Friday, January 6, 2012

Are Cooler Heads Prevailing in Bomb-Iran Debate?

From Patrick Seale (in Gulf News) comes an argument that in both Israel and the US, those opposed to attacking Iran (most of them in the military and intelligence establishments) are prevailing in the debate surrounding the issue.  (As one bit of evidence, Seale cites the departure of Dennis Ross from Obama/Clinton's Dept of State to the more hospitable environs of WINEP, AIPAC's Siamese-twin think-tank in D.C.  That Ross left was a plus for American interests; that he went to WINEP should have spoken volumes to any who doubted that he was, in fact, one of Israel's chief negotiators in the so-called "peace process.")

But Seale also points out:

Even if none of the parties — Israel, the US and Iran — actually want war or seriously anticipate it, there is always the possibility that war might break out by accident. Targeting Iran’s Central Bank and threatening to boycott its oil exports, as some western nations are proposing to do, create a climate of hysterical nationalism that could trigger a clash. Iran has tried to call the West’s bluff by threatening to close the Strait of Hormuz, but a serious attempt to do so could set the whole region on fire — which is almost certainly the last thing Iran or the US would want. In my view, not too much should be read into Iran’s recent naval manoeuvres in the Gulf, or its testing of new missiles. It has carried out such exercises in the past.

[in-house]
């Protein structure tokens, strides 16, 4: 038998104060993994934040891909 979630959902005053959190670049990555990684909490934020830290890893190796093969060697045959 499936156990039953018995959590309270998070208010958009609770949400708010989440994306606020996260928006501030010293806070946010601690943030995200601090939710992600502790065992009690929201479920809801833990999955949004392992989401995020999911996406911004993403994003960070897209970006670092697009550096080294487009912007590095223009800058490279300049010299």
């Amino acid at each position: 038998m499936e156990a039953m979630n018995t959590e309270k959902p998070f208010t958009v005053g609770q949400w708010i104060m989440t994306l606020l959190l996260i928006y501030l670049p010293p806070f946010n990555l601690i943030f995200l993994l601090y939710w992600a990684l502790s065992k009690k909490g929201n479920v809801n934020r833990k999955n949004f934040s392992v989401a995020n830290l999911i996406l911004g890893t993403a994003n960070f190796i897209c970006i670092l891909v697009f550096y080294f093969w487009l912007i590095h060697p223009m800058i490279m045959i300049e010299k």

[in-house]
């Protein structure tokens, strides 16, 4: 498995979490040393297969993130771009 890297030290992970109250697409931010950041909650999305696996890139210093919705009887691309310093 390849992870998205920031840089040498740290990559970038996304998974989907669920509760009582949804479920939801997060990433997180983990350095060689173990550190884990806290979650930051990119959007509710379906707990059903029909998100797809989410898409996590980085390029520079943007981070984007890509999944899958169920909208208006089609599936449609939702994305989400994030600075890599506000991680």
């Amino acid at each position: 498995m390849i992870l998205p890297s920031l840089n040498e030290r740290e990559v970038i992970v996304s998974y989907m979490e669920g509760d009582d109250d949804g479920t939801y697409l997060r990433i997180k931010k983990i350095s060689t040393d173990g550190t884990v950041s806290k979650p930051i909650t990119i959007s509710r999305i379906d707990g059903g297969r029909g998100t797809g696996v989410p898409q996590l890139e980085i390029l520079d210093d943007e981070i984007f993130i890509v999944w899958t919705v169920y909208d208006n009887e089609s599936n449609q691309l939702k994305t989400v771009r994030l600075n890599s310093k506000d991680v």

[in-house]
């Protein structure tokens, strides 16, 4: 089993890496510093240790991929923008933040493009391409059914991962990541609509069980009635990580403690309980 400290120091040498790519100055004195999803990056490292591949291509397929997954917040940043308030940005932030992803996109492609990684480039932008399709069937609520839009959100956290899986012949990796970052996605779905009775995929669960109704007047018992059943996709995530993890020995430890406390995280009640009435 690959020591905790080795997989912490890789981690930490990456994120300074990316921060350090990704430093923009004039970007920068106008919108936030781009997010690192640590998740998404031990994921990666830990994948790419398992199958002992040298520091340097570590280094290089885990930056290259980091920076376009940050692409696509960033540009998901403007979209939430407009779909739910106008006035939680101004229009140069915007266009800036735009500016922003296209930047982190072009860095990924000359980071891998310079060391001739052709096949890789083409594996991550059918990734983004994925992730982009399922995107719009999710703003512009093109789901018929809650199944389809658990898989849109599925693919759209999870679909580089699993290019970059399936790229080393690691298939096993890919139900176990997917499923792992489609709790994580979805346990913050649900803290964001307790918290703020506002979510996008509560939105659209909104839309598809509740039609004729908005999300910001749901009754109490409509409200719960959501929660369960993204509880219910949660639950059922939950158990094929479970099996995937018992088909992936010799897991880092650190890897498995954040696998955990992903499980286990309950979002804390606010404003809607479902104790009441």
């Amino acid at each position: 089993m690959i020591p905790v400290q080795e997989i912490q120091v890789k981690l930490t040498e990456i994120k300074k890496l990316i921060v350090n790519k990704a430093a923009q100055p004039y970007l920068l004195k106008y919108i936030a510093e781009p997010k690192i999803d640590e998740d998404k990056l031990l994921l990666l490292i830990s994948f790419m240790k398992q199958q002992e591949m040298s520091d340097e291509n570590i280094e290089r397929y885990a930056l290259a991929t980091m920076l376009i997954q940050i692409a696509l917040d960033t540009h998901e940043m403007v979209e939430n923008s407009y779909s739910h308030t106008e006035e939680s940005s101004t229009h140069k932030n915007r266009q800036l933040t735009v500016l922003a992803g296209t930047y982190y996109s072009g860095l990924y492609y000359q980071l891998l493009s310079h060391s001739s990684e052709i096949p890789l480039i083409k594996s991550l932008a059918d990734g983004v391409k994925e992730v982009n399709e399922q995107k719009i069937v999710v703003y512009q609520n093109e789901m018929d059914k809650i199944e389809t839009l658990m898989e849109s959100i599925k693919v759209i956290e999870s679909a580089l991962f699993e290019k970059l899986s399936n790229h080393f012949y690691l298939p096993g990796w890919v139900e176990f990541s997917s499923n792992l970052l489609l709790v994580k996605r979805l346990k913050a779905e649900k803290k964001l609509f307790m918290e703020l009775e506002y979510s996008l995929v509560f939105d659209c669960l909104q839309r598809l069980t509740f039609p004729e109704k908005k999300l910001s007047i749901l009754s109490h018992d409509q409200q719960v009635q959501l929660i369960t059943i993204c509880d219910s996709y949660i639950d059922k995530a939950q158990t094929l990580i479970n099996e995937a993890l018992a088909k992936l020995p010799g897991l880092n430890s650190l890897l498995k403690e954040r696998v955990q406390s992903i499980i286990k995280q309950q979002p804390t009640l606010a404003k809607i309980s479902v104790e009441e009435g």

Containment and deterrence are clearly better policies than war-mongering. But they are not without difficulty. Establishing the rules of a system of mutual deterrence can be tricky. The first months, or even years, can prove dangerous until the system is perfected and the rules fully understood by both sides. For the scheme to be safe, a ‘hot line’ between the parties would need urgently to be established.

And, again, as I noted recently, the demonize-Iran rhetoric will be ratcheted up to the max as the November elections approach. Seale suggests that the point will be to win Jewish votes.  Perhaps; but the far more valuable target will be the votes of those millions of Christian evangelicals in whose closed little minds Israel is the US's 51st state - and with the holiest landmarks, at that.

Seale's excellent piece is here.

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